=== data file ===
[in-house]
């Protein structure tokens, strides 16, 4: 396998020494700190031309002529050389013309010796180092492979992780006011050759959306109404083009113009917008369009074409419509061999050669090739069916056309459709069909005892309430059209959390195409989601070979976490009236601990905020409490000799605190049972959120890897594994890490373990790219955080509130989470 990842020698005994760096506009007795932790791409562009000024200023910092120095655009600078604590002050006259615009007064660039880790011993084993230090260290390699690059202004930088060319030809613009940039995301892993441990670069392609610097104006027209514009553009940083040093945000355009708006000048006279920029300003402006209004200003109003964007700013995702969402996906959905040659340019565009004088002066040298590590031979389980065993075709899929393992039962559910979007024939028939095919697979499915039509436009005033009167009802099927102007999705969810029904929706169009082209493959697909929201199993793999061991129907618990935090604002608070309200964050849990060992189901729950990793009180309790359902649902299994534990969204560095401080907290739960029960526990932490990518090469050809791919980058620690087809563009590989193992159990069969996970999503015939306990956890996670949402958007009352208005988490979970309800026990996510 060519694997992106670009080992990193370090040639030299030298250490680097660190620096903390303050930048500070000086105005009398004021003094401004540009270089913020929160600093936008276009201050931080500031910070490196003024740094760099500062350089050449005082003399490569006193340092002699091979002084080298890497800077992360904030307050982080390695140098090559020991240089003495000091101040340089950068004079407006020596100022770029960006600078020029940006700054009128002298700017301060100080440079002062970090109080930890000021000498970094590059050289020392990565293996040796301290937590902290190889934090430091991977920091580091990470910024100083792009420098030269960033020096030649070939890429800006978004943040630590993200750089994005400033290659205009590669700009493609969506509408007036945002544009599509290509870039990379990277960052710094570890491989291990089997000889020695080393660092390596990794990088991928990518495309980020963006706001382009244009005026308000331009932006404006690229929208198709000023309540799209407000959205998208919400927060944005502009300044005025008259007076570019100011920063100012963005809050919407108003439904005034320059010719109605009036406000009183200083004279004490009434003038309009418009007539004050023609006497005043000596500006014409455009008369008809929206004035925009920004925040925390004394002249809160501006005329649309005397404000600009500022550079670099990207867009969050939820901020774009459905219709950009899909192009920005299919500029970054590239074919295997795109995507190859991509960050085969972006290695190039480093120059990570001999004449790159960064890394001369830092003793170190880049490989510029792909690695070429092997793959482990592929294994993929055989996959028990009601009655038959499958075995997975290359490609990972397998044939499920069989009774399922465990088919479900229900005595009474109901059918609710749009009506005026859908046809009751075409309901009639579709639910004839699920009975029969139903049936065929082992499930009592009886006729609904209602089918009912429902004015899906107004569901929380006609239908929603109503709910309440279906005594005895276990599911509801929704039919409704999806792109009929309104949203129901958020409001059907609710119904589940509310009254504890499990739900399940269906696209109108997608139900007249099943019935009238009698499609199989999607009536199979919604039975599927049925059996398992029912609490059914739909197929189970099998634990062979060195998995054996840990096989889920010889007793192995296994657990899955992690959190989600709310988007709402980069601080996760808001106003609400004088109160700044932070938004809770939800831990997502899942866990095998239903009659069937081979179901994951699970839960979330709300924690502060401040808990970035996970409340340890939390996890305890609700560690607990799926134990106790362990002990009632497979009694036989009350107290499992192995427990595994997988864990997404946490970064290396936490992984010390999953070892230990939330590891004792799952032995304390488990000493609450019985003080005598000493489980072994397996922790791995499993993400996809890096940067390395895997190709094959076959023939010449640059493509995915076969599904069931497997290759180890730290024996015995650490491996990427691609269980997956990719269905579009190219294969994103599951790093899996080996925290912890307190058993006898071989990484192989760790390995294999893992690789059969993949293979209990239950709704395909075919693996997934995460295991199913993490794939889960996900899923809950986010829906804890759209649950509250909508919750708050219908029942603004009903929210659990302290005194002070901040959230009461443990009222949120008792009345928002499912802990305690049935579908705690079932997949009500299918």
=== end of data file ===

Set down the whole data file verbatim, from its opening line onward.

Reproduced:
[in-house]
């Protein structure tokens, strides 16, 4: 396998020494700190031309002529050389013309010796180092492979992780006011050759959306109404083009113009917008369009074409419509061999050669090739069916056309459709069909005892309430059209959390195409989601070979976490009236601990905020409490000799605190049972959120890897594994890490373990790219955080509130989470 990842020698005994760096506009007795932790791409562009000024200023910092120095655009600078604590002050006259615009007064660039880790011993084993230090260290390699690059202004930088060319030809613009940039995301892993441990670069392609610097104006027209514009553009940083040093945000355009708006000048006279920029300003402006209004200003109003964007700013995702969402996906959905040659340019565009004088002066040298590590031979389980065993075709899929393992039962559910979007024939028939095919697979499915039509436009005033009167009802099927102007999705969810029904929706169009082209493959697909929201199993793999061991129907618990935090604002608070309200964050849990060992189901729950990793009180309790359902649902299994534990969204560095401080907290739960029960526990932490990518090469050809791919980058620690087809563009590989193992159990069969996970999503015939306990956890996670949402958007009352208005988490979970309800026990996510 060519694997992106670009080992990193370090040639030299030298250490680097660190620096903390303050930048500070000086105005009398004021003094401004540009270089913020929160600093936008276009201050931080500031910070490196003024740094760099500062350089050449005082003399490569006193340092002699091979002084080298890497800077992360904030307050982080390695140098090559020991240089003495000091101040340089950068004079407006020596100022770029960006600078020029940006700054009128002298700017301060100080440079002062970090109080930890000021000498970094590059050289020392990565293996040796301290937590902290190889934090430091991977920091580091990470910024100083792009420098030269960033020096030649070939890429800006978004943040630590993200750089994005400033290659205009590669700009493609969506509408007036945002544009599509290509870039990379990277960052710094570890491989291990089997000889020695080393660092390596990794990088991928990518495309980020963006706001382009244009005026308000331009932006404006690229929208198709000023309540799209407000959205998208919400927060944005502009300044005025008259007076570019100011920063100012963005809050919407108003439904005034320059010719109605009036406000009183200083004279004490009434003038309009418009007539004050023609006497005043000596500006014409455009008369008809929206004035925009920004925040925390004394002249809160501006005329649309005397404000600009500022550079670099990207867009969050939820901020774009459905219709950009899909192009920005299919500029970054590239074919295997795109995507190859991509960050085969972006290695190039480093120059990570001999004449790159960064890394001369830092003793170190880049490989510029792909690695070429092997793959482990592929294994993929055989996959028990009601009655038959499958075995997975290359490609990972397998044939499920069989009774399922465990088919479900229900005595009474109901059918609710749009009506005026859908046809009751075409309901009639579709639910004839699920009975029969139903049936065929082992499930009592009886006729609904209602089918009912429902004015899906107004569901929380006609239908929603109503709910309440279906005594005895276990599911509801929704039919409704999806792109009929309104949203129901958020409001059907609710119904589940509310009254504890499990739900399940269906696209109108997608139900007249099943019935009238009698499609199989999607009536199979919604039975599927049925059996398992029912609490059914739909197929189970099998634990062979060195998995054996840990096989889920010889007793192995296994657990899955992690959190989600709310988007709402980069601080996760808001106003609400004088109160700044932070938004809770939800831990997502899942866990095998239903009659069937081979179901994951699970839960979330709300924690502060401040808990970035996970409340340890939390996890305890609700560690607990799926134990106790362990002990009632497979009694036989009350107290499992192995427990595994997988864990997404946490970064290396936490992984010390999953070892230990939330590891004792799952032995304390488990000493609450019985003080005598000493489980072994397996922790791995499993993400996809890096940067390395895997190709094959076959023939010449640059493509995915076969599904069931497997290759180890730290024996015995650490491996990427691609269980997956990719269905579009190219294969994103599951790093899996080996925290912890307190058993006898071989990484192989760790390995294999893992690789059969993949293979209990239950709704395909075919693996997934995460295991199913993490794939889960996900899923809950986010829906804890759209649950509250909508919750708050219908029942603004009903929210659990302290005194002070901040959230009461443990009222949120008792009345928002499912802990305690049935579908705690079932997949009500299918």